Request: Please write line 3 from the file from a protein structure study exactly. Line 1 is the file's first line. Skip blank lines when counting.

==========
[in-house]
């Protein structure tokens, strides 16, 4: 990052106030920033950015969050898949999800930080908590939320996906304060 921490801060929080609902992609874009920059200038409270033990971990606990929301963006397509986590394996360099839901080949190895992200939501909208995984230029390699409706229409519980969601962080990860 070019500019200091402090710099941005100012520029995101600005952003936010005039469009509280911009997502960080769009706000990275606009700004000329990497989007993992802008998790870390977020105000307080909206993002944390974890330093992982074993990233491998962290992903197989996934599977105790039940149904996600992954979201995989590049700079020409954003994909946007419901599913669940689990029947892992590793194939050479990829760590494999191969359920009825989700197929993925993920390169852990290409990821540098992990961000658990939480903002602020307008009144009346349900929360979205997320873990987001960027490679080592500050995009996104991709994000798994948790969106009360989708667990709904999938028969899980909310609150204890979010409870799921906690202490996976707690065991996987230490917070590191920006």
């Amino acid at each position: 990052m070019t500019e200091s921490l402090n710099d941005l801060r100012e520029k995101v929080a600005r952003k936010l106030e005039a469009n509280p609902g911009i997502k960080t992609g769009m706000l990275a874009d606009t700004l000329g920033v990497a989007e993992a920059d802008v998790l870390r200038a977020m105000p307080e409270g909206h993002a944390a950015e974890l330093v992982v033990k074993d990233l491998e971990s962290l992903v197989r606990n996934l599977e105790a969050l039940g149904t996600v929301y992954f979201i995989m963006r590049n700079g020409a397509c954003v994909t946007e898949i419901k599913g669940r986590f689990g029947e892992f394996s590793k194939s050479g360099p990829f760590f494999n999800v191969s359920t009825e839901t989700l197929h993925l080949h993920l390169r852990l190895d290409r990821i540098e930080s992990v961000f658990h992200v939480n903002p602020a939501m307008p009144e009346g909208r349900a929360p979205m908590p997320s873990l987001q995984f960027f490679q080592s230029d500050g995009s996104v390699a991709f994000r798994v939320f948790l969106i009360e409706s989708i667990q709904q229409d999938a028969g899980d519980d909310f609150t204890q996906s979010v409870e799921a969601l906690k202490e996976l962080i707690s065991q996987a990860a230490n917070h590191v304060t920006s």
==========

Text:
């Amino acid at each position: 990052m070019t500019e200091s921490l402090n710099d941005l801060r100012e520029k995101v929080a600005r952003k936010l106030e005039a469009n509280p609902g911009i997502k960080t992609g769009m706000l990275a874009d606009t700004l000329g920033v990497a989007e993992a920059d802008v998790l870390r200038a977020m105000p307080e409270g909206h993002a944390a950015e974890l330093v992982v033990k074993d990233l491998e971990s962290l992903v197989r606990n996934l599977e105790a969050l039940g149904t996600v929301y992954f979201i995989m963006r590049n700079g020409a397509c954003v994909t946007e898949i419901k599913g669940r986590f689990g029947e892992f394996s590793k194939s050479g360099p990829f760590f494999n999800v191969s359920t009825e839901t989700l197929h993925l080949h993920l390169r852990l190895d290409r990821i540098e930080s992990v961000f658990h992200v939480n903002p602020a939501m307008p009144e009346g909208r349900a929360p979205m908590p997320s873990l987001q995984f960027f490679q080592s230029d500050g995009s996104v390699a991709f994000r798994v939320f948790l969106i009360e409706s989708i667990q709904q229409d999938a028969g899980d519980d909310f609150t204890q996906s979010v409870e799921a969601l906690k202490e996976l962080i707690s065991q996987a990860a230490n917070h590191v304060t920006s």